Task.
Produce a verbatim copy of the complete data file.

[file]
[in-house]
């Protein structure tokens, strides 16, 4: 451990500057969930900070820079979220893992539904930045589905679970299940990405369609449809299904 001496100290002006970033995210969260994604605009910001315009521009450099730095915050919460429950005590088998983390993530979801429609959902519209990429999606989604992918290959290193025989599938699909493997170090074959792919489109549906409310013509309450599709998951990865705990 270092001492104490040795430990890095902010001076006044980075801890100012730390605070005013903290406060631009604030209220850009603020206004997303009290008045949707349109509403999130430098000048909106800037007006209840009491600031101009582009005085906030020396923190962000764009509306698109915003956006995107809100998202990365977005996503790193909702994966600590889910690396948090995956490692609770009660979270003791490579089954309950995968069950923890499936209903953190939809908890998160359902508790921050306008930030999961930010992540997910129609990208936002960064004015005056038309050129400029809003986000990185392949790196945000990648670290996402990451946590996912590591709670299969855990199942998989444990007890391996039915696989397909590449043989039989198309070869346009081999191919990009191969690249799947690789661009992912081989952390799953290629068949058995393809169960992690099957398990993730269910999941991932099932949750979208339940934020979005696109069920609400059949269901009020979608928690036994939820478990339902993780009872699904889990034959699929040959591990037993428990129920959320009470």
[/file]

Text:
[in-house]
């Protein structure tokens, strides 16, 4: 451990500057969930900070820079979220893992539904930045589905679970299940990405369609449809299904 001496100290002006970033995210969260994604605009910001315009521009450099730095915050919460429950005590088998983390993530979801429609959902519209990429999606989604992918290959290193025989599938699909493997170090074959792919489109549906409310013509309450599709998951990865705990 270092001492104490040795430990890095902010001076006044980075801890100012730390605070005013903290406060631009604030209220850009603020206004997303009290008045949707349109509403999130430098000048909106800037007006209840009491600031101009582009005085906030020396923190962000764009509306698109915003956006995107809100998202990365977005996503790193909702994966600590889910690396948090995956490692609770009660979270003791490579089954309950995968069950923890499936209903953190939809908890998160359902508790921050306008930030999961930010992540997910129609990208936002960064004015005056038309050129400029809003986000990185392949790196945000990648670290996402990451946590996912590591709670299969855990199942998989444990007890391996039915696989397909590449043989039989198309070869346009081999191919990009191969690249799947690789661009992912081989952390799953290629068949058995393809169960992690099957398990993730269910999941991932099932949750979208339940934020979005696109069920609400059949269901009020979608928690036994939820478990339902993780009872699904889990034959699929040959591990037993428990129920959320009470």